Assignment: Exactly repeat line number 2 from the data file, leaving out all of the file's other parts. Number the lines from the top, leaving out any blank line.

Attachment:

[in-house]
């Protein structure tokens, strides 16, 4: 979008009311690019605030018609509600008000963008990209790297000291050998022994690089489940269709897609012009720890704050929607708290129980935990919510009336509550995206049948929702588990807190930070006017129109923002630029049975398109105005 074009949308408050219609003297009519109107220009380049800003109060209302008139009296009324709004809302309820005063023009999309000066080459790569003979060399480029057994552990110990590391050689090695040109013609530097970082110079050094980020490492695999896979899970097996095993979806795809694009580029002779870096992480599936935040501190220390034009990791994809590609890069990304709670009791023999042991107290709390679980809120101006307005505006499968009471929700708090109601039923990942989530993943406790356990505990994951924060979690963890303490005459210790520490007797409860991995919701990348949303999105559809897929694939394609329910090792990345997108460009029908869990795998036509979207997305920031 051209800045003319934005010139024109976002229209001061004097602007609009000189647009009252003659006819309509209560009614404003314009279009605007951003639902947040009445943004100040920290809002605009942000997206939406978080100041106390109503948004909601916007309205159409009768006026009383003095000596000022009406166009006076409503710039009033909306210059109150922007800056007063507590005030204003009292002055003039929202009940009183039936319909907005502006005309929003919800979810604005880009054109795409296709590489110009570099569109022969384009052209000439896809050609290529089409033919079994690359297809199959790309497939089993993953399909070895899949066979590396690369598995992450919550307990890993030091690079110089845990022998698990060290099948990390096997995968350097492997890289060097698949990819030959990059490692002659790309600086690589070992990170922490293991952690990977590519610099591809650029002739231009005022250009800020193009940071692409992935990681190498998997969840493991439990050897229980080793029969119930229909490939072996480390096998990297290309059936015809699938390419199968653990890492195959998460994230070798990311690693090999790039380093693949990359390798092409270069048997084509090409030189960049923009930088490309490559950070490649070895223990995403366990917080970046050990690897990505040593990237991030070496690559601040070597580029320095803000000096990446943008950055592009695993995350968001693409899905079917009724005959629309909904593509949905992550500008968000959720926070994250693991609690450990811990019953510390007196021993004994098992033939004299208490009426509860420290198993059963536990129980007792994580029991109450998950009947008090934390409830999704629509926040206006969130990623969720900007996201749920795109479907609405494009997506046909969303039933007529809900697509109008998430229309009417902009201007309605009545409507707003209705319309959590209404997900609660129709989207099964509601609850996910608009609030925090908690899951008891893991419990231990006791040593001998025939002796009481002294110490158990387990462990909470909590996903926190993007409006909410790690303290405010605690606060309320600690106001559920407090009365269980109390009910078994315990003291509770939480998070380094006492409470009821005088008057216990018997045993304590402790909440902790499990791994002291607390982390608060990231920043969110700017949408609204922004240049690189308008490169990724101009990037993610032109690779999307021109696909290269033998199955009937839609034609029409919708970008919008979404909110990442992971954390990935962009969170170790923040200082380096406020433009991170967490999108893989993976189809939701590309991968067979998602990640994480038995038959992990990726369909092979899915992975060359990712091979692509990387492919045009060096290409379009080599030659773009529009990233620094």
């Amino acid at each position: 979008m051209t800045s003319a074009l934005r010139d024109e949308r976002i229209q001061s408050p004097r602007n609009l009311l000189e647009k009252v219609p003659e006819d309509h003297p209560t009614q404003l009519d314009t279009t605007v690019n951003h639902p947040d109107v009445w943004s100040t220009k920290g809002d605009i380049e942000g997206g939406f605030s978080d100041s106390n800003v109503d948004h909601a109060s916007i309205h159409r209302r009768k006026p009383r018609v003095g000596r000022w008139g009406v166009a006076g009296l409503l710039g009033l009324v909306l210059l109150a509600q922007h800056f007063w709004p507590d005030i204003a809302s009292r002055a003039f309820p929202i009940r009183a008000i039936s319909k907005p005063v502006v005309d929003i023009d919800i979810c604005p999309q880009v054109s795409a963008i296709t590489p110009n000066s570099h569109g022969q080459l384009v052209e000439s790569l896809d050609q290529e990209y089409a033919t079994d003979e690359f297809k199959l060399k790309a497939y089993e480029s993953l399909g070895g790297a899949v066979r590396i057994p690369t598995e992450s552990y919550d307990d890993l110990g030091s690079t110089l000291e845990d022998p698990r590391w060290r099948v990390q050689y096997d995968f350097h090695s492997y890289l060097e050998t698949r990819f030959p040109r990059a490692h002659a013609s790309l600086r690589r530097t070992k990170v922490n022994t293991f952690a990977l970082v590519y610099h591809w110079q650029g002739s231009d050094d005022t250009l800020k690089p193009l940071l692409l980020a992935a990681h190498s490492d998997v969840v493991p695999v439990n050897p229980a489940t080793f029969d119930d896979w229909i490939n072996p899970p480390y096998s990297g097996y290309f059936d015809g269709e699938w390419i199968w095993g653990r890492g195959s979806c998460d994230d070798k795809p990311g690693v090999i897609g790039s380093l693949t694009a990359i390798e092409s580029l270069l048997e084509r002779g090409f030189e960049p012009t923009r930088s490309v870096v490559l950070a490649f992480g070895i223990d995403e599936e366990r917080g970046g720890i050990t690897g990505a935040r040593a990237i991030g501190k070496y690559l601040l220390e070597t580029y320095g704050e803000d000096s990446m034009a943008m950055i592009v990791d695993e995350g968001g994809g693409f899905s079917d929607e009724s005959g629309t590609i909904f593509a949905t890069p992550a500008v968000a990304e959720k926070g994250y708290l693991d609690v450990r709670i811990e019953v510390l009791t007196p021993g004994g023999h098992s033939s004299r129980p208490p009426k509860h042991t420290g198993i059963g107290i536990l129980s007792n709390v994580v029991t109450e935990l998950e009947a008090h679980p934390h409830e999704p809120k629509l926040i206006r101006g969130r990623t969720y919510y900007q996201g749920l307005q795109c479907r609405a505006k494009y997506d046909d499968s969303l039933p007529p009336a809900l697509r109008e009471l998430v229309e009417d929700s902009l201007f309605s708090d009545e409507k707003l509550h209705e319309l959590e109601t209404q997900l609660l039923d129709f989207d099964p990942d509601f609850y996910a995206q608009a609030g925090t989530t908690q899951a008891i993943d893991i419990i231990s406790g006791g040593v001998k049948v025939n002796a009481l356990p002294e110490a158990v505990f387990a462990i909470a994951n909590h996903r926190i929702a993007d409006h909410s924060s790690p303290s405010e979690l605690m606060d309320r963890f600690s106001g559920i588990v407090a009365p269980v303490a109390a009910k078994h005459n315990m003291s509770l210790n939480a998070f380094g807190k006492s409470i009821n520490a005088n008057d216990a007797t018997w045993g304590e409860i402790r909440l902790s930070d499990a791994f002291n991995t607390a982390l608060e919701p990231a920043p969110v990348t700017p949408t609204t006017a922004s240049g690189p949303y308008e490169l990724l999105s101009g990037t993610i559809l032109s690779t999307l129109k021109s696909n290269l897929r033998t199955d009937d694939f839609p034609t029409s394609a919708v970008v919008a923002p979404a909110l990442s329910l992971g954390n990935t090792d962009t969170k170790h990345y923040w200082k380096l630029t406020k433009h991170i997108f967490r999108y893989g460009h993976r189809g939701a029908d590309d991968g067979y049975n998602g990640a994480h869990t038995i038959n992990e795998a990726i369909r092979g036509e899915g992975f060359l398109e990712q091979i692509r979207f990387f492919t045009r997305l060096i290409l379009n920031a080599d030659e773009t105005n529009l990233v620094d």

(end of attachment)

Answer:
């Protein structure tokens, strides 16, 4: 979008009311690019605030018609509600008000963008990209790297000291050998022994690089489940269709897609012009720890704050929607708290129980935990919510009336509550995206049948929702588990807190930070006017129109923002630029049975398109105005 074009949308408050219609003297009519109107220009380049800003109060209302008139009296009324709004809302309820005063023009999309000066080459790569003979060399480029057994552990110990590391050689090695040109013609530097970082110079050094980020490492695999896979899970097996095993979806795809694009580029002779870096992480599936935040501190220390034009990791994809590609890069990304709670009791023999042991107290709390679980809120101006307005505006499968009471929700708090109601039923990942989530993943406790356990505990994951924060979690963890303490005459210790520490007797409860991995919701990348949303999105559809897929694939394609329910090792990345997108460009029908869990795998036509979207997305920031 051209800045003319934005010139024109976002229209001061004097602007609009000189647009009252003659006819309509209560009614404003314009279009605007951003639902947040009445943004100040920290809002605009942000997206939406978080100041106390109503948004909601916007309205159409009768006026009383003095000596000022009406166009006076409503710039009033909306210059109150922007800056007063507590005030204003009292002055003039929202009940009183039936319909907005502006005309929003919800979810604005880009054109795409296709590489110009570099569109022969384009052209000439896809050609290529089409033919079994690359297809199959790309497939089993993953399909070895899949066979590396690369598995992450919550307990890993030091690079110089845990022998698990060290099948990390096997995968350097492997890289060097698949990819030959990059490692002659790309600086690589070992990170922490293991952690990977590519610099591809650029002739231009005022250009800020193009940071692409992935990681190498998997969840493991439990050897229980080793029969119930229909490939072996480390096998990297290309059936015809699938390419199968653990890492195959998460994230070798990311690693090999790039380093693949990359390798092409270069048997084509090409030189960049923009930088490309490559950070490649070895223990995403366990917080970046050990690897990505040593990237991030070496690559601040070597580029320095803000000096990446943008950055592009695993995350968001693409899905079917009724005959629309909904593509949905992550500008968000959720926070994250693991609690450990811990019953510390007196021993004994098992033939004299208490009426509860420290198993059963536990129980007792994580029991109450998950009947008090934390409830999704629509926040206006969130990623969720900007996201749920795109479907609405494009997506046909969303039933007529809900697509109008998430229309009417902009201007309605009545409507707003209705319309959590209404997900609660129709989207099964509601609850996910608009609030925090908690899951008891893991419990231990006791040593001998025939002796009481002294110490158990387990462990909470909590996903926190993007409006909410790690303290405010605690606060309320600690106001559920407090009365269980109390009910078994315990003291509770939480998070380094006492409470009821005088008057216990018997045993304590402790909440902790499990791994002291607390982390608060990231920043969110700017949408609204922004240049690189308008490169990724101009990037993610032109690779999307021109696909290269033998199955009937839609034609029409919708970008919008979404909110990442992971954390990935962009969170170790923040200082380096406020433009991170967490999108893989993976189809939701590309991968067979998602990640994480038995038959992990990726369909092979899915992975060359990712091979692509990387492919045009060096290409379009080599030659773009529009990233620094």